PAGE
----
Friday, 27 June 2008

The Price of Justice

June 27, 2008

The Khmer Rouge war-crimes tribunal released its budget wish list Tuesday, and it isn't petty cash. The court is asking for $86 million to stay in business through December 2010 and possibly more if the trials take longer. That's less than they were asking for in February, when an earlier version of the budget stood at $114 million. But donors should still be wary.

The tribunal, run jointly by the United Nations and the Cambodian government, wants typical Turtle Bay flab: a built-in 15% contingency fund that amounts to $11 million over the next 2 1/2 years. Donors are balking, and so far only Japan and Cambodia have pitched in a meager $4 million. As we went to press the steering committee was debating whether to scale the contingency fund back to 7.5% of the budget.

The tribunal's money troubles this year have been transformative. As the reserves dwindled, the tribunal started petitioning donors for money and the biggest lenders pressed the tribunal to slim down and be more transparent.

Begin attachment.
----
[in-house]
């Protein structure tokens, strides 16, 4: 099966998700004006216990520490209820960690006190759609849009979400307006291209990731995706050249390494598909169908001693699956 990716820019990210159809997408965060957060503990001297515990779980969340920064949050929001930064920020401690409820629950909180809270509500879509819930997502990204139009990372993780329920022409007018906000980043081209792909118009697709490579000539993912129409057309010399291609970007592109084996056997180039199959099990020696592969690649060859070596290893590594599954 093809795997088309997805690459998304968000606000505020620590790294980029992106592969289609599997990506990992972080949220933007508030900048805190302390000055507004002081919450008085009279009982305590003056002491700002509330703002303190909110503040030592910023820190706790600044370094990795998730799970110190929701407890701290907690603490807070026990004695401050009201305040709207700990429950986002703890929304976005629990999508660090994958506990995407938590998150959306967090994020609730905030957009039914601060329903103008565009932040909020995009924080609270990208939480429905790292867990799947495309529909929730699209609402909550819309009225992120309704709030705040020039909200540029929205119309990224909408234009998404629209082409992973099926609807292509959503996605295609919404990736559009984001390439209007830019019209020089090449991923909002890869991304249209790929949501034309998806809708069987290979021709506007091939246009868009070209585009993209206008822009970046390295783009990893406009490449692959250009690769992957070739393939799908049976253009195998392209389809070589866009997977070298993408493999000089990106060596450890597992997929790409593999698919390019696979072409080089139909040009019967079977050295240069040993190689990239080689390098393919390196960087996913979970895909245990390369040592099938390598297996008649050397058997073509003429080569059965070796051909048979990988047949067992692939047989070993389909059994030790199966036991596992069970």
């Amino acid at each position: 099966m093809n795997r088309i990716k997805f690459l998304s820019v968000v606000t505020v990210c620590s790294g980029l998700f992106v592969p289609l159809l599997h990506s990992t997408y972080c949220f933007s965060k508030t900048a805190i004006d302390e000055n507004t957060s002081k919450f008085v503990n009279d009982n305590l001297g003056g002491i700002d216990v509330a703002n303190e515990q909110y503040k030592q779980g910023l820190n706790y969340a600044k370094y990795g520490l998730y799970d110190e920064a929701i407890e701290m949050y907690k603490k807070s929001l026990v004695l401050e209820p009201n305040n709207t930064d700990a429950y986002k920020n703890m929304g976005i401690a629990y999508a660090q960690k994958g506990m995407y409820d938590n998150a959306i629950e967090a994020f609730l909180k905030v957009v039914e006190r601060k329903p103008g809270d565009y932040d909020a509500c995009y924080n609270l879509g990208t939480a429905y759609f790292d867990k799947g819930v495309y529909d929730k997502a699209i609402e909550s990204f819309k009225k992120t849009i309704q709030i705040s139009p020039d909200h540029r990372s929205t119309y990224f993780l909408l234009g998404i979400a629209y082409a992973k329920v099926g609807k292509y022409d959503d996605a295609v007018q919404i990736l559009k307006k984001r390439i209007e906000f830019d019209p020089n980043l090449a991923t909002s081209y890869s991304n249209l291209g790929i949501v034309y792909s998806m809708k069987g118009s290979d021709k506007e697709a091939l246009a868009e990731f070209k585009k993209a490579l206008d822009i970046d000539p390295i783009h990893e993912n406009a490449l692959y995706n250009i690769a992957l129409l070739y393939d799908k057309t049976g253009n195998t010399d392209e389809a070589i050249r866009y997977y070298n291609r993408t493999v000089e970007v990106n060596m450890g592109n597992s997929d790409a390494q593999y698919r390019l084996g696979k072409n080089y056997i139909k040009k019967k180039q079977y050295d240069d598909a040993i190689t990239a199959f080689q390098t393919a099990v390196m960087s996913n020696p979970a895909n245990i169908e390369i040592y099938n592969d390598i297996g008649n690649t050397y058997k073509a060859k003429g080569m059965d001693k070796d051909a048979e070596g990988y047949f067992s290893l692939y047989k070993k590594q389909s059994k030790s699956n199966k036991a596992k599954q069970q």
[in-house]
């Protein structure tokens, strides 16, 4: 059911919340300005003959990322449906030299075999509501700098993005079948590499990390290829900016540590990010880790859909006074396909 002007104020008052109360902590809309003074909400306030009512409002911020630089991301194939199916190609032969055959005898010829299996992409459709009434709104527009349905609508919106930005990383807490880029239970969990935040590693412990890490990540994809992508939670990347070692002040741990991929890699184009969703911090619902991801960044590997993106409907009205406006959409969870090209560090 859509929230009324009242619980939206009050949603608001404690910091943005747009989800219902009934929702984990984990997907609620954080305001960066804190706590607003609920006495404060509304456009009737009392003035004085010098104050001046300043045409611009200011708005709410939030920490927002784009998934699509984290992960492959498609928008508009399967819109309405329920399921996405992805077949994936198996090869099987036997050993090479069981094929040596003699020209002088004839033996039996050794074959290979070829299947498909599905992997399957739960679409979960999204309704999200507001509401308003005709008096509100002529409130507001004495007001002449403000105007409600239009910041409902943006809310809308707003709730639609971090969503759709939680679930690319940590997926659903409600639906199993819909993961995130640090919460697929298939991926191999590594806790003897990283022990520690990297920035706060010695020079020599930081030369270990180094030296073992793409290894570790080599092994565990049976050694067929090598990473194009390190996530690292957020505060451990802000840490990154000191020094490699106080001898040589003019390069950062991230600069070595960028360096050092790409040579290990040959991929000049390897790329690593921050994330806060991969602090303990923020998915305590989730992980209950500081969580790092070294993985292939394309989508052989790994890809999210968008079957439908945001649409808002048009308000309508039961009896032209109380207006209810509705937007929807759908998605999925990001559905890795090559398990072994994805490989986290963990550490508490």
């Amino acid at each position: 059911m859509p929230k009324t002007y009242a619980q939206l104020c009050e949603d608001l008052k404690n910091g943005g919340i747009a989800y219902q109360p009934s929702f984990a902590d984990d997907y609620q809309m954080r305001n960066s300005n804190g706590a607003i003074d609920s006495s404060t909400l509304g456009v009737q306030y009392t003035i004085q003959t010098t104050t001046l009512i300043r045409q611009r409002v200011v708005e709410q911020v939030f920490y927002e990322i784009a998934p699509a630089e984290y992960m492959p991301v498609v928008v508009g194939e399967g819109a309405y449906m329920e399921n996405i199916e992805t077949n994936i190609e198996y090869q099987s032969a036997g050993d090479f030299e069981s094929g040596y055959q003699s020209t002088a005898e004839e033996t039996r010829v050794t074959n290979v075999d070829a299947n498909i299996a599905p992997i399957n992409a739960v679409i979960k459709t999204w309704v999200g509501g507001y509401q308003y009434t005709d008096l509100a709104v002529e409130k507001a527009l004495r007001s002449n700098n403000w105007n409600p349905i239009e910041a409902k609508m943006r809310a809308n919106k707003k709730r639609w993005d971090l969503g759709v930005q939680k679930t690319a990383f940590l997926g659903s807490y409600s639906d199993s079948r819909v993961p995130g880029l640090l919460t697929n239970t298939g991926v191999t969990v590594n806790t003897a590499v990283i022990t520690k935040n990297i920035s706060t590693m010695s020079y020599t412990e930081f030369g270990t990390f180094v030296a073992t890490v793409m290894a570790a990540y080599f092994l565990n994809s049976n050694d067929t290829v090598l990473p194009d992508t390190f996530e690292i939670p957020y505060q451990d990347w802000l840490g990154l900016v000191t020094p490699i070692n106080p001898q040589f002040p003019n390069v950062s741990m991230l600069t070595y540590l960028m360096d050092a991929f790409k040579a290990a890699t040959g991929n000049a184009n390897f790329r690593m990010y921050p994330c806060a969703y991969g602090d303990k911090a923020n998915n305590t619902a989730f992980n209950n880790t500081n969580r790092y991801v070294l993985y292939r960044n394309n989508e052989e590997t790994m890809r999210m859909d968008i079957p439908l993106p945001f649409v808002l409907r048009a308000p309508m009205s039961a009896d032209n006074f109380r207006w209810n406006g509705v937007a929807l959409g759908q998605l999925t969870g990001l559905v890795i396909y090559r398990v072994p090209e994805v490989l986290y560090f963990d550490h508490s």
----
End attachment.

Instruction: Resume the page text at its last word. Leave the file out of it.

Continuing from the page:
The pressure seems to be working. Over the past six months, the tribunal has made audits public, slimmed down its operations and shortened its proposed timeline. An infusion of new management has also helped. In April, Deloitte reviewed the tribunal's human-resources management and found its practices "robust" and "ready to take on the next phase of operations." The team of reviewers said five employees were underqualified for their jobs. They were fired.

There's still a way to go. Some of Deloitte's simplest recommendations, such as strengthening the code of conduct, have yet to be implemented. Deloitte suggested that the code include a pledge to report violations and not to offer or accept gifts or money. (Currently, only accepting gifts is forbidden). More seriously, past allegations of kickbacks have yet to be investigated.

The best thing about the new budget is that it will keep the court accountable to donors by asking for money in phases, instead of receiving a lump sum. The first phase ends in December 2009, at which point the court will have its hand out again. That will give donors the opportunity to examine the court's progress and its use of taxpayers' funds – and ask tough questions. As well they should.

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